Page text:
Who would think that such an unusual unit would appear on Åland? It’s been kept very well – it’s damn near mint aside from the little scratches on the top. The original service manual was a nice bonus, since it doesn’t seem to be available anywhere on the net.

The Yamaha P-2200 restoration begins

The fun part about giving this guy a first look-through was that it did actually turn on, and it did actually play on both channels … barely. The right channel was heavily distorted and  about half of the time when the power switch was flicked, it’d only flicker and buzz for a while before setting the breaker off.

The turn-on issue was caused by a severely worn-down power switch. The contact surfaces had literally vaporised and disappeared from switching that 1,3 kVA transformer for thirty years. There’s no remedy able to get that into shape for switching big loads again. At least not without giving it a helping hand.

A helping hand in the form of a 230 V relay. I even went the extra step and added a capacitor across the coil in order to make the life of the switch easier.

Testing the relay circuit (animated GIF – clickit!)

While I wouldn’t trust a transformer to this, it should switch the relay for many years to come.

The hot-glued, PVC-taped relay board is simply placed loosely behind the front panel.

It workes very well, however there should be two relays used if you’re to be picky; the original switch is configured to turn the two primary windings on at slightly different times. This is in order to reduce the start-up current somewhat.

(I was later informed that switches such as these, commonly found in AT computer chassis’ would probably work as replacements.)

With the power switch issue out of the way, let’s move on to some intensive maintenance of the actual electronics. Starting with a re-cap.

Two 470 µF capacitors for the size of a thirty-year-old 220 µF

Old and nasty.

Worth noting is that C101 and C201 (100 µF/10 V) were actually completely dried-out; they didn’t even register on the meter. It’s odd that the amplifier worked at all without them, as they seem to be in the signal path.

It’s hard to imagine that these capacitors are both more reliable and more powerful than the old ones.

While new caps are always fresh and nice, it didn’t remedy the right-channel bias issue. The cause for that was two-fold and somewhat unexpected. For starters, the bias adjustment potentiometer looked like this on the inside:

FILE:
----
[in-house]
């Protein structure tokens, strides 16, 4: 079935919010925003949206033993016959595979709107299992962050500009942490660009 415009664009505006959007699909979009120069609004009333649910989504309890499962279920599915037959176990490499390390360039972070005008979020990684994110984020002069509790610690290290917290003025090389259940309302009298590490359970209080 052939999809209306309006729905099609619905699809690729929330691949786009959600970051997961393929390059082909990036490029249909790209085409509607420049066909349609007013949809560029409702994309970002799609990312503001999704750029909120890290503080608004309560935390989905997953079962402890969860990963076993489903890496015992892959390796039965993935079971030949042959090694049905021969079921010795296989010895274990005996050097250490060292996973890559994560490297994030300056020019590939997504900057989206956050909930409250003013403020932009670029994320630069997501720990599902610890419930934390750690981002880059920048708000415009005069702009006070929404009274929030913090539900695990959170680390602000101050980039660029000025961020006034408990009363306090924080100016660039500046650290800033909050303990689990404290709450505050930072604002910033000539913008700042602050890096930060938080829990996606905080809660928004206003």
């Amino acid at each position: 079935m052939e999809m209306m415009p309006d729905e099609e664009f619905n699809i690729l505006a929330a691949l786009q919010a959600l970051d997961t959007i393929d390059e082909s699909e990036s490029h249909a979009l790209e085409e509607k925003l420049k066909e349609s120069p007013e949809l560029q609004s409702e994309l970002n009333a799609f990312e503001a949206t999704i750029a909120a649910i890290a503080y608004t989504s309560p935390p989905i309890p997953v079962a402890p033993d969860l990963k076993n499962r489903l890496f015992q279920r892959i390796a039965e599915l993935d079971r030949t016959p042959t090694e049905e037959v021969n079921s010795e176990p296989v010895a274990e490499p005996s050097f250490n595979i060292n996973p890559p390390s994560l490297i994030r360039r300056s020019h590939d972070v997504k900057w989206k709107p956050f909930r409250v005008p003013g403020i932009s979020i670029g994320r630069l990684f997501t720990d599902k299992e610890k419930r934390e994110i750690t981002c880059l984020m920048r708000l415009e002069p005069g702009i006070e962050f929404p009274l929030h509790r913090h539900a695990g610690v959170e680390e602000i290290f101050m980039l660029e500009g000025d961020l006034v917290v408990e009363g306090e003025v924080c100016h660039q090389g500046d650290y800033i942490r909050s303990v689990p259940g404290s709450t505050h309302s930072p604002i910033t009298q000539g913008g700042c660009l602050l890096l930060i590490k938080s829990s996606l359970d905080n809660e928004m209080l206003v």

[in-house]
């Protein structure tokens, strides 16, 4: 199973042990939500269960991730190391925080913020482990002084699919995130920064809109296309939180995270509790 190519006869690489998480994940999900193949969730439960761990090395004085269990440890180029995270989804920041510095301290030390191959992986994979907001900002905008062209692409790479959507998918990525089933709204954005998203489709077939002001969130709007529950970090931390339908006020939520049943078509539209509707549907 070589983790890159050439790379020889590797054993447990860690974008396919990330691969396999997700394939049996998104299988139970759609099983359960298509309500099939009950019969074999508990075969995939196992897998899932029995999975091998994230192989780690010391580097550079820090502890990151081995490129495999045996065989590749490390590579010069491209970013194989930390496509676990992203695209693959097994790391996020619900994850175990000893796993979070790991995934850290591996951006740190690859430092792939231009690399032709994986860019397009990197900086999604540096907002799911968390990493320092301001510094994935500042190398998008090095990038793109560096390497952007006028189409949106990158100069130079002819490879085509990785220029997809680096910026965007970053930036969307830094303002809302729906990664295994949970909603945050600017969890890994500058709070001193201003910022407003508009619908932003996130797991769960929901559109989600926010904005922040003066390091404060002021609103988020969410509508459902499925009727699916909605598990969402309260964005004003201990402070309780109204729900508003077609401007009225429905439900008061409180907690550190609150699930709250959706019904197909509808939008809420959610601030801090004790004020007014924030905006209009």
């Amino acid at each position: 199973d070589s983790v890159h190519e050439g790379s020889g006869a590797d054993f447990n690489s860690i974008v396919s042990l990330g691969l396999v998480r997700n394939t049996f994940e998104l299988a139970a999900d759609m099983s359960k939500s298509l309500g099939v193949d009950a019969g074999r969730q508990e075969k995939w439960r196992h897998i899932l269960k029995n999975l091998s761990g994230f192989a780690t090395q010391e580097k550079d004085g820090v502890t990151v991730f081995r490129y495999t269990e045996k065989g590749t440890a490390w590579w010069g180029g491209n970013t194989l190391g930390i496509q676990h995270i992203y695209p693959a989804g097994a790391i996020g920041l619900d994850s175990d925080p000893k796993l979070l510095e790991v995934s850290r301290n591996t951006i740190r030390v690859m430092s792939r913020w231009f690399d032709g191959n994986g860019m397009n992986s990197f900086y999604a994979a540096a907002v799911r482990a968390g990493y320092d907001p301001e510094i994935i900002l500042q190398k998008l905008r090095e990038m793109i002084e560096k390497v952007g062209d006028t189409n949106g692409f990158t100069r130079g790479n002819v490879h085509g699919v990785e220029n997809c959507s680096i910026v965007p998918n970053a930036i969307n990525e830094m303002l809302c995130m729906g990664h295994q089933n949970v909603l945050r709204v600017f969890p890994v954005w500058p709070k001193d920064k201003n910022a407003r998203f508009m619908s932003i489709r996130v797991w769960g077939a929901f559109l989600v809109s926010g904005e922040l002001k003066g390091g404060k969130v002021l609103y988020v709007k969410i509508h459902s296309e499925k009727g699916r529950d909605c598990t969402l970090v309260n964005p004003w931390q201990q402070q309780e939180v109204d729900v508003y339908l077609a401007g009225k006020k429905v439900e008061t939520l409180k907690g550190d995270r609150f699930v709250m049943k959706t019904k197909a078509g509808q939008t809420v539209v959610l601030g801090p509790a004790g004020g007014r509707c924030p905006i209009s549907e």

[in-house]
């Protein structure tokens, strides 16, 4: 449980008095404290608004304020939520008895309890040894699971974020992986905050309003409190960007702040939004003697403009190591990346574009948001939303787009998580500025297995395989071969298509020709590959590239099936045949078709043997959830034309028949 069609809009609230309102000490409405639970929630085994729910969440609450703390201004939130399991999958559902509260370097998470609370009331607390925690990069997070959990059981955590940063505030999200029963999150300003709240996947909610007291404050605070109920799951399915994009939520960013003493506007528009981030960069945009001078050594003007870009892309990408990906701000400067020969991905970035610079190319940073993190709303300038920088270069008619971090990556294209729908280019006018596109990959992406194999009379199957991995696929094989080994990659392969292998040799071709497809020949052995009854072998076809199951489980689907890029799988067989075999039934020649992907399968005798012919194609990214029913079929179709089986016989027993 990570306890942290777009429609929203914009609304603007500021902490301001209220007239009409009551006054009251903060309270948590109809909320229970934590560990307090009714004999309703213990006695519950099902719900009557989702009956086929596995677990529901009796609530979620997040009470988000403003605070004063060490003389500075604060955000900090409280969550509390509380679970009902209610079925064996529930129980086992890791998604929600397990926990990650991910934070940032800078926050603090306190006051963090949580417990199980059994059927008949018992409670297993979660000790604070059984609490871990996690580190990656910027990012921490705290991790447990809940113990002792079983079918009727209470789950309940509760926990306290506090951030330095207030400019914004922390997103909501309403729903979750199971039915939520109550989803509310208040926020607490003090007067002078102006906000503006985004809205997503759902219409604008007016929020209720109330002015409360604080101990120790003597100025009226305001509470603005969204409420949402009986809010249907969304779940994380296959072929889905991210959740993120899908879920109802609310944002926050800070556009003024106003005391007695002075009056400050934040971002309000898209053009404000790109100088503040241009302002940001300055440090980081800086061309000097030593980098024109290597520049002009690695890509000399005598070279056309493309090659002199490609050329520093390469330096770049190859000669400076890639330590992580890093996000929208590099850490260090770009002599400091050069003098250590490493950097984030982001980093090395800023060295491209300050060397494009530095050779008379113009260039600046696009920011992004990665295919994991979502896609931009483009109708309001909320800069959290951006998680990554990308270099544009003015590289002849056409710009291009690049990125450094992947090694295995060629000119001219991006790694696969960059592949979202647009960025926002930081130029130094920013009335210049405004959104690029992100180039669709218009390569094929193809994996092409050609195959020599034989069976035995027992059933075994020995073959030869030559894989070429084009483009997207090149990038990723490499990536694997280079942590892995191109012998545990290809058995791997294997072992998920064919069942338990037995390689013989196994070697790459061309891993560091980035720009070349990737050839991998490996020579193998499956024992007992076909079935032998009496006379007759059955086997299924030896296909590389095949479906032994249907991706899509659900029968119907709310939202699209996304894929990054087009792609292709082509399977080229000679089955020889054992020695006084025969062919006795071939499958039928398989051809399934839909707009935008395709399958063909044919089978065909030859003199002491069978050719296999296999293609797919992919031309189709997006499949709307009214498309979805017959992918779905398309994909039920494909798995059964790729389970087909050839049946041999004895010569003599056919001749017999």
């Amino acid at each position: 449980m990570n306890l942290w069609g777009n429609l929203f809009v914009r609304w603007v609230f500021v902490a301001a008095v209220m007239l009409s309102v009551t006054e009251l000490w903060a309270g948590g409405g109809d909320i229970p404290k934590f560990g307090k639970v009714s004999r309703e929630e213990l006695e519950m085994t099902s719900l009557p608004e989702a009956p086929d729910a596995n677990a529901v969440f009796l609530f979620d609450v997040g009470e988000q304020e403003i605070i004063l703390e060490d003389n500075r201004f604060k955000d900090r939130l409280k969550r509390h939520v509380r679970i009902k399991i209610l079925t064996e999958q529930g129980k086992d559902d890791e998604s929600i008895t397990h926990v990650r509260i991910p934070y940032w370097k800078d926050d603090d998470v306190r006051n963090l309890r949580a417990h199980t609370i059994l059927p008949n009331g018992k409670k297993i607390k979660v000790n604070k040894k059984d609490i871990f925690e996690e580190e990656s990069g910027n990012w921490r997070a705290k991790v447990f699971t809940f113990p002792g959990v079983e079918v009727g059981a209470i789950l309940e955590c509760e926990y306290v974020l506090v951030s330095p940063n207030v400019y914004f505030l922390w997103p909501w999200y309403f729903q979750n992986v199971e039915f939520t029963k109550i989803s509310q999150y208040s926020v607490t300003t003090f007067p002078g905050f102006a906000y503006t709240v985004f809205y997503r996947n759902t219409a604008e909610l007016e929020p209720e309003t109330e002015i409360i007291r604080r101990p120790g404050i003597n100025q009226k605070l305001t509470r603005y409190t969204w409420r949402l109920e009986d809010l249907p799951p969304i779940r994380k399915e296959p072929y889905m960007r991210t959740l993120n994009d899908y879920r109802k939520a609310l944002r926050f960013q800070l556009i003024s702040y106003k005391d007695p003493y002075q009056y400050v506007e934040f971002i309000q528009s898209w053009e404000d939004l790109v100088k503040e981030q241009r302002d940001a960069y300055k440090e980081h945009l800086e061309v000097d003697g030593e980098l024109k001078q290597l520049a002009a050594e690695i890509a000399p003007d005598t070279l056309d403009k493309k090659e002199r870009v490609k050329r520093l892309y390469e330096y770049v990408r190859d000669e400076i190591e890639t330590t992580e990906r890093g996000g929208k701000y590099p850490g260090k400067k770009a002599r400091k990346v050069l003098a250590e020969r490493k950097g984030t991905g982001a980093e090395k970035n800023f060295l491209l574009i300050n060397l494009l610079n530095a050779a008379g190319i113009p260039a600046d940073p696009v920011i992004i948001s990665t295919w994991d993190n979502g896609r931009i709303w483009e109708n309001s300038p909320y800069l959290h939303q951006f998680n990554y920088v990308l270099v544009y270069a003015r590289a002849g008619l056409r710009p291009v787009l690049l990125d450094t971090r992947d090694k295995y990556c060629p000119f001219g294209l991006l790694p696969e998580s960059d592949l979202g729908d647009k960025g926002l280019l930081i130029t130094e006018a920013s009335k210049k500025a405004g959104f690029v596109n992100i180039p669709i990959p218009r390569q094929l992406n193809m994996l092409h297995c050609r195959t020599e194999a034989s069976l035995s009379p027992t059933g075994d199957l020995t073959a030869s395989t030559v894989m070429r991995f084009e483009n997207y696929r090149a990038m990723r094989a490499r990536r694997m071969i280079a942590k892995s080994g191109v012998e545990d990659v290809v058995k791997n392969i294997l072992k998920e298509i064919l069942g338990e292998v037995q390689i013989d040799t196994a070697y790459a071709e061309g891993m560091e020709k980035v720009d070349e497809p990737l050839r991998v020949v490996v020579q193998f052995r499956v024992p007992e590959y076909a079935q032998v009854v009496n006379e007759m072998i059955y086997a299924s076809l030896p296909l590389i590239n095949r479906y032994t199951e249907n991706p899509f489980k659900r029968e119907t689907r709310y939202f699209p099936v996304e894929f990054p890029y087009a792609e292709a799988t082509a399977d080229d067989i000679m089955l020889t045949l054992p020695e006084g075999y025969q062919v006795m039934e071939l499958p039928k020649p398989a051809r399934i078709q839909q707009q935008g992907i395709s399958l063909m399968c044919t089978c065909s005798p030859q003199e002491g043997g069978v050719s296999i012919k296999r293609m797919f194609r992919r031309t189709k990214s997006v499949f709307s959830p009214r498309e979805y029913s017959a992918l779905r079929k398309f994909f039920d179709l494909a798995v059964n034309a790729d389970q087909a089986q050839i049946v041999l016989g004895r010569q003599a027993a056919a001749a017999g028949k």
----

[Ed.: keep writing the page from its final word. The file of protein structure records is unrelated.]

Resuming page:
The less obvious issue, however, was that a small (0,47 µF) tantalum capacitor, C113, was shorted. It’s connected across the base and collector of one of the transistors in the bias circuit, as well as across the bias adjustment potentiometer. Short-circuiting C113 is equivalent to turning the bias down to zero.

The affected channel had been serviced before and a lot has been replaced. I’d wager that C113 failed at that time and that the service technician didn’t bother actually listening to the amplifier before giving it back to the customer. Nevertheless, replacing C113 (with a 2,2 µF electrolytic; C213 was also replaced to avoid any channel imbalance) and VR101 (the bias pot) remedied the problem. The channel still has a slight DC offset of 20 mV or so, but I’ll live with that for the moment; there’s still a few transistors that should be renewed.

The same service technician also installed MJ15015 and MJ15016 transistors for the output of the channel – transistors with a maximum VCEO of 120 V! The power supply rails in the P-2200 add up to 160 V; 120 V transistors have no place in such an amplifier. It may work, but any safety margins intended by the designer are lost. If the output terminals are shorted or over-loaded, these transistors will be up in smoke before you can even think “blown outputs”! The proper MJ series transistors to use would be MJ15022 and MJ15023.

For shame.

Anyhow, with that bitter-sweet story out of the way, only the cleaning-up remains. I’ll spare you the narration, enjoy!

And that’s it! The only things remaining to do is to give the incompetently serviced channel another overview in the future, replacing driver transistors and of course outputs. One of the thermal indication thermostats has also failed, so I might replace that some time in the future. That’s a minor issue though.

Thank you for visiting, I hope you enjoyed reading about this project as much as I enjoy listening to it!